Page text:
‘Look at Thatcher. In 1979 she didn’t put out 2000-page documents. What she said was what she believed in and that’s what I will do.
Blair argued that Labour needed to simplify its policy agenda
‘People don’t want masses of figures. They don’t expect you to write a whole ramp of detailed policies. They want to know the character, identity and mission of the journey’
‘You start with the vision and the policies come afterwards. You get your compass first, work out the destination, then set out on your journey’
The Sun was not impressed and urged Blair to ‘get his facts right’
The Sun newspaper obtained a copy of Blair’s old school report. In 1975 his school report stated that Blair
‘Needs to be tougher in thinking through his ideas’
The media gave Blair the nickname Bambi
As the contest drew to a close, the Daily Mirror threw their support behind Blair
‘This is the hour…this is the man’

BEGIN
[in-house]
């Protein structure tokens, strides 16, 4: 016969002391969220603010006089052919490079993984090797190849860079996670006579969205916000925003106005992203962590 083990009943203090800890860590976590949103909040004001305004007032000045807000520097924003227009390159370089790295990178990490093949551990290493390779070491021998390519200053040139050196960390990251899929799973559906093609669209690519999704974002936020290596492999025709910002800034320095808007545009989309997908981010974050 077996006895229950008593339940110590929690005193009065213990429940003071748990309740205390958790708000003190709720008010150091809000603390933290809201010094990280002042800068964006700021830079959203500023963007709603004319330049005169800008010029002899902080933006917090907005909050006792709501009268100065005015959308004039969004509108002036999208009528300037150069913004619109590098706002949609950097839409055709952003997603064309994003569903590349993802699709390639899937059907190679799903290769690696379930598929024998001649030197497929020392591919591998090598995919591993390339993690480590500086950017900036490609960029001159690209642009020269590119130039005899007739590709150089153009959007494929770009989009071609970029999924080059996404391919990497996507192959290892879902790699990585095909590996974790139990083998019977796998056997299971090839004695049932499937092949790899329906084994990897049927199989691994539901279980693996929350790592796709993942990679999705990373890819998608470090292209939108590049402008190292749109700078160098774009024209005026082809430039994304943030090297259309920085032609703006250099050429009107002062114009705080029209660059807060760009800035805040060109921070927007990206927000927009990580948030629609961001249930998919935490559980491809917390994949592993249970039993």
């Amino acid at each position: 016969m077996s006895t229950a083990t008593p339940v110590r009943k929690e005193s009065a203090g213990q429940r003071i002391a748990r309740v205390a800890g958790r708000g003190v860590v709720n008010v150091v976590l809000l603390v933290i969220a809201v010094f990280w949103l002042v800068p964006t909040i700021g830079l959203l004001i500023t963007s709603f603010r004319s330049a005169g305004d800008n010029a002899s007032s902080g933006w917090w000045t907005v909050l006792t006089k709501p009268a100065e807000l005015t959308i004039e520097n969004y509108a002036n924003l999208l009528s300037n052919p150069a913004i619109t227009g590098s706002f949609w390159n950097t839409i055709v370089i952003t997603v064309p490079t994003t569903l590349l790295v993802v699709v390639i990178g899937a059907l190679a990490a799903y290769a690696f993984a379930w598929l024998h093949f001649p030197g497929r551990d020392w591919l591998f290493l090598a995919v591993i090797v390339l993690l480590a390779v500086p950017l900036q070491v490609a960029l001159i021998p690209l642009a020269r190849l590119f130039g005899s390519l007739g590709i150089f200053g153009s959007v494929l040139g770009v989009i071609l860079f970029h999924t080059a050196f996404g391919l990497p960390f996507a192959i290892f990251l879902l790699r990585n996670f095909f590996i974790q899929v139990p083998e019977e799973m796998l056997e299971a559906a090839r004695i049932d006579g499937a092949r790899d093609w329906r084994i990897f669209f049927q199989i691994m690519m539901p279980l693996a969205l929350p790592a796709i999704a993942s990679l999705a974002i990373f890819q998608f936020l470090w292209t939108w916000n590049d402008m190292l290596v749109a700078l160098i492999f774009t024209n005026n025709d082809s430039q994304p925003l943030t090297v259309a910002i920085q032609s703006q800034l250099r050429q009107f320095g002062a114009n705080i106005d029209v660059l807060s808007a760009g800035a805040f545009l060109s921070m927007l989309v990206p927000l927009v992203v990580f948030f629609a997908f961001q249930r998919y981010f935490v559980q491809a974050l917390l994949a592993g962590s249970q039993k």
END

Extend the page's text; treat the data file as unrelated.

‘They say he lacks courage. Yet he broke Labour’s closed shop policy. He was a driving force for one member, one vote in the party and took on and beat the Conservatives in their heartland issue of crime’
Blair won comfortably in all three sections of the contest (52.3 per cent in the unions, 58.2 per cent in the constituencies and 60.5 per among MPs), emerging with a total of 57 %
John Prescott’s won 24.1 % and Beckett won 18.9%
Blair’s acceptance speech:
‘I shall not rest until, once again, the destinies of our people and our Party are joined together again, in victory at the next General Election. Labour in its rightful place – in government again’
‘We are ready to serve. And together we will change the course of our history, take the shattered remnants of our country and build a new and confident Britain for a new and changing world’